The Long-Term Residual Effects of Low-Magnitude Mechanical Stimulation on Murine Femoral Mechanics | J. Biomech Eng.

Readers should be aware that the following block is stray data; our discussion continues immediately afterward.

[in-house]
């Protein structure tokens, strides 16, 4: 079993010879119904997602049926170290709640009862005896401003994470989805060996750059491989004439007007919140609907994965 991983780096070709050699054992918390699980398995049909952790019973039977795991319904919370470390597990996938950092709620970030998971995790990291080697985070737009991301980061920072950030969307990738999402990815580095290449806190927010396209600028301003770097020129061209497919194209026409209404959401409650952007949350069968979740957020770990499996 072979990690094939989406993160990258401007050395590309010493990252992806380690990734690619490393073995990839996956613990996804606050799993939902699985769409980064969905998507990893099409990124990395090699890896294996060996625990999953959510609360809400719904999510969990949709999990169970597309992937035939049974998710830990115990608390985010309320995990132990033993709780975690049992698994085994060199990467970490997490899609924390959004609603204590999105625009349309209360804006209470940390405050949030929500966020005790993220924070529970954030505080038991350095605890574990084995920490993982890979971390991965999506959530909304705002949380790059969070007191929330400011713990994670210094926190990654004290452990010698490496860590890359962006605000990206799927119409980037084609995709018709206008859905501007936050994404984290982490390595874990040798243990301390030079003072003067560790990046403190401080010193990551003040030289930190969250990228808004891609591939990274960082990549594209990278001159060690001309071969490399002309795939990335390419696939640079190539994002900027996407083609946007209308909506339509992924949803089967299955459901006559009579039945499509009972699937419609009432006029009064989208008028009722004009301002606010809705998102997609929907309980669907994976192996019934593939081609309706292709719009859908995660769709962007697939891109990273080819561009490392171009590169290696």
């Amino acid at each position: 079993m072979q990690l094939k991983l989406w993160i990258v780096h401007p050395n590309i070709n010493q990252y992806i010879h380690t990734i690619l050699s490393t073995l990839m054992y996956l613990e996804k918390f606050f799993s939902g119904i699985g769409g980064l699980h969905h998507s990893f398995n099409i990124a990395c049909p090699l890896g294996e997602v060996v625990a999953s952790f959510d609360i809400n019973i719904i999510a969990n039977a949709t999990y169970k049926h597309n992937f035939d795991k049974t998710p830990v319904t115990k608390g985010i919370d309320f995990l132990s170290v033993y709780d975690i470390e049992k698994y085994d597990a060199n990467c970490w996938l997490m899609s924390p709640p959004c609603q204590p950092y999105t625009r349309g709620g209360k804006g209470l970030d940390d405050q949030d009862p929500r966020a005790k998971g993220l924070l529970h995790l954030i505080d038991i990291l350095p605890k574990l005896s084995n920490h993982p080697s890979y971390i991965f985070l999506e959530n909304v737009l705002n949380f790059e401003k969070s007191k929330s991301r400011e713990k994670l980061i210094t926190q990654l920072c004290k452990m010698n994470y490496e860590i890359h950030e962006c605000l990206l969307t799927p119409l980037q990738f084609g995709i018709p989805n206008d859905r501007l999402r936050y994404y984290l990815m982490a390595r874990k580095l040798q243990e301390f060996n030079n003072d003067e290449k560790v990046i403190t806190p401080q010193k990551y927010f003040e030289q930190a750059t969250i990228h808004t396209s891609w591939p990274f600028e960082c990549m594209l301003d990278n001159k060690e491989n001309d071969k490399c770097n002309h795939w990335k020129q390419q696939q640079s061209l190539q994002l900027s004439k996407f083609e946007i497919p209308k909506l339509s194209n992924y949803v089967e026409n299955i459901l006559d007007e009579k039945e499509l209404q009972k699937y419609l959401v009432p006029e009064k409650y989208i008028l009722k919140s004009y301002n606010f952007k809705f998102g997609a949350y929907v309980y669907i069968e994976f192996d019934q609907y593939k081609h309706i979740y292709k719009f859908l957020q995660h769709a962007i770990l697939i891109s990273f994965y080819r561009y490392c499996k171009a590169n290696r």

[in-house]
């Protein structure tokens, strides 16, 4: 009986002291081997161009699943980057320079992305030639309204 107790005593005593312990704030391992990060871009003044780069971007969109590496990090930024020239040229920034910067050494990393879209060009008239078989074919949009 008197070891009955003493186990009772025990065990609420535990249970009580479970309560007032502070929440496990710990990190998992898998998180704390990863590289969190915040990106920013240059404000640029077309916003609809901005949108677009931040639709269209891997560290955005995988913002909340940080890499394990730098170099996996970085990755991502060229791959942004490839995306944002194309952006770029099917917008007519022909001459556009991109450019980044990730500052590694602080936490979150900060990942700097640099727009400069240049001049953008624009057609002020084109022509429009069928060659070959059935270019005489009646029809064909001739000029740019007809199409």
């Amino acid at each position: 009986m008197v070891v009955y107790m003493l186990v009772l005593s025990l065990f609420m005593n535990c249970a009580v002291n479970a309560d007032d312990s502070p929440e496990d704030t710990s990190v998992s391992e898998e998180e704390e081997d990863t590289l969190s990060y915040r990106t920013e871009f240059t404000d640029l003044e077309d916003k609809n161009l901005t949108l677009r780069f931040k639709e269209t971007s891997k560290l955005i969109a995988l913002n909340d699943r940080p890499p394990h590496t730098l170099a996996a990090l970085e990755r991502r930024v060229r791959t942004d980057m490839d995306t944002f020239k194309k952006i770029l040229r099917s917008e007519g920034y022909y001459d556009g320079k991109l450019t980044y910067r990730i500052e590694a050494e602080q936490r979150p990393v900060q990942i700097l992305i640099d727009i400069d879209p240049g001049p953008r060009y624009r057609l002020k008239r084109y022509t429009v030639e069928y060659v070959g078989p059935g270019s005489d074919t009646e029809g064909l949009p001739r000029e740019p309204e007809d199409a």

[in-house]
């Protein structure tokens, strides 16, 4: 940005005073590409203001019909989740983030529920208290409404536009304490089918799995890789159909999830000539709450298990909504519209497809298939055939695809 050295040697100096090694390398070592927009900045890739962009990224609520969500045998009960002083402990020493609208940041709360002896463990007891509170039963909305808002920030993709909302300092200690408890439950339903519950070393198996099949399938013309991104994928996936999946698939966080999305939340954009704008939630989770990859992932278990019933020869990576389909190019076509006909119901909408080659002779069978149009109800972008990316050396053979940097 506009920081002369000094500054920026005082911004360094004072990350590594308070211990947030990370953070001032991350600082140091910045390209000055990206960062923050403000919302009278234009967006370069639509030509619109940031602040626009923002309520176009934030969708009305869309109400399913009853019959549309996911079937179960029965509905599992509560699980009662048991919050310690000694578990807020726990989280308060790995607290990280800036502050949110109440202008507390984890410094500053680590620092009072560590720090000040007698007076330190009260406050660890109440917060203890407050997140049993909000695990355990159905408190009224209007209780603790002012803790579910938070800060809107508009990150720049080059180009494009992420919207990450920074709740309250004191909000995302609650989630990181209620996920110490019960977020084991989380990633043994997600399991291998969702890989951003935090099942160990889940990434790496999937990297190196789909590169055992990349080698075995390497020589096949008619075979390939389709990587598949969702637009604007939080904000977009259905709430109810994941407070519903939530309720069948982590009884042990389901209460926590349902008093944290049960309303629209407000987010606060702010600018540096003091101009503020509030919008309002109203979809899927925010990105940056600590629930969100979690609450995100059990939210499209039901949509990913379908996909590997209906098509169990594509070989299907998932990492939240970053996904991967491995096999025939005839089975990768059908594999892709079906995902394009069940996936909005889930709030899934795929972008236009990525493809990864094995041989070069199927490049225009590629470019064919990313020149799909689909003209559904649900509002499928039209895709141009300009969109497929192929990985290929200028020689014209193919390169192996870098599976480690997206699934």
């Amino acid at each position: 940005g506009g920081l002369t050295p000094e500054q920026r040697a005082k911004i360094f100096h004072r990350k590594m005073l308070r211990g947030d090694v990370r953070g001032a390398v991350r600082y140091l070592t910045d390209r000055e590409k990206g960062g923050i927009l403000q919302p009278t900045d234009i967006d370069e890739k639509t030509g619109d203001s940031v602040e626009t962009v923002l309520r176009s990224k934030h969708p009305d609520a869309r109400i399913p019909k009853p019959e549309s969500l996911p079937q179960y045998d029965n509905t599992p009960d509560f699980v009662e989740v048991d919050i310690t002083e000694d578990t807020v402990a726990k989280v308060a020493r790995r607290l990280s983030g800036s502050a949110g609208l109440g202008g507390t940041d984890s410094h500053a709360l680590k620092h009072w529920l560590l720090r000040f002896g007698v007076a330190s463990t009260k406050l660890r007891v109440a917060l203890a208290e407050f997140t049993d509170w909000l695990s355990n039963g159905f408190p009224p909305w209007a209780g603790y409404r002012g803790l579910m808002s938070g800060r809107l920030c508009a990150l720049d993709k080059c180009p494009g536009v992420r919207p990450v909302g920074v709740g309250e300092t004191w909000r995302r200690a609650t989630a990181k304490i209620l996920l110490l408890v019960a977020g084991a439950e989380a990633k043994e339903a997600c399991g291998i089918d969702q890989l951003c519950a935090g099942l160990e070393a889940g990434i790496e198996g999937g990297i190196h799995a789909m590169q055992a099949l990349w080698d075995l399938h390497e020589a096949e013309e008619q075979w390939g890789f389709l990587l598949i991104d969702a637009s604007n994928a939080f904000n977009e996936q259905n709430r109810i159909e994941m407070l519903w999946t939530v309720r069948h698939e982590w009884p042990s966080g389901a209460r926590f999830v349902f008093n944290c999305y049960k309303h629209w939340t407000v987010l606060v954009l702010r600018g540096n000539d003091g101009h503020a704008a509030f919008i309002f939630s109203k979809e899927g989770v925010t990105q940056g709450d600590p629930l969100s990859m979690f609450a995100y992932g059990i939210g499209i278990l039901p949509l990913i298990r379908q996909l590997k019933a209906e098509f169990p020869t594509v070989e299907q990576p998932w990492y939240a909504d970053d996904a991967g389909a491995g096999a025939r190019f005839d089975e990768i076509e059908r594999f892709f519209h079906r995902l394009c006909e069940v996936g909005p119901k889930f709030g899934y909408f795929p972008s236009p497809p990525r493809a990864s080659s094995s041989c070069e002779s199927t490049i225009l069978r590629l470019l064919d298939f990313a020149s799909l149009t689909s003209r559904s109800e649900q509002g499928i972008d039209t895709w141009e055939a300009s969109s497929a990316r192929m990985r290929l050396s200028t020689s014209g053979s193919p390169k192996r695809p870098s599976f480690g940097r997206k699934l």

As an alternative to drug treatments, low-magnitude mechanical stimulation (LMMS) may improve skeletal health without potential side effects from drugs. LMMS has been shown to increase bone health short term in both animal and clinical studies. Long-term changes to the mechanical properties of bone from LMMS are currently unknown, so the objective of this research was to establish the methodology and preliminary results for investigating the long-term effects of whole body vibration therapy on the elastic and viscoelastic properties of bone. In this study, 10-week-old female BALB/cByJ mice were given LMMS (15 min/day, 5 days/week, 0.3 g, 90 Hz) for 8 weeks; SHAM did not receive LMMS. Two sets of groups remained on study for an additional 8 or 16 weeks post-LMMS (N = 17). Micro-CT and fluorochrome histomorphology of these femurs were studied and results were published by Bodnyk et al. (2020, “The Long-Term Residual Effects of Low-Magnitude Mechanical Stimulation Therapy on Skeletal Health,” J. Biol. Eng., 14, Article No. 9.). Femoral quasi-static bending stiffness trended 4.2% increase in stiffness after 8 weeks of LMMS and 1.3% increase 8 weeks post-LMMS compared to SHAM. Damping, tan delta, and loss stiffness significantly increased by 17.6%, 16.3%, and 16.6%, respectively, at 8 weeks LMMS compared to SHAM. Finite element models of applied LMMS signal showed decreased stress in the mid-diaphyseal region at both 8-week LMMS and 8-week post-LMMS compared to SHAM. Residual mechanical changes in bone during and post-LMMS indicate that LMMS could be used to increase long-term mechanical integrity of bone.

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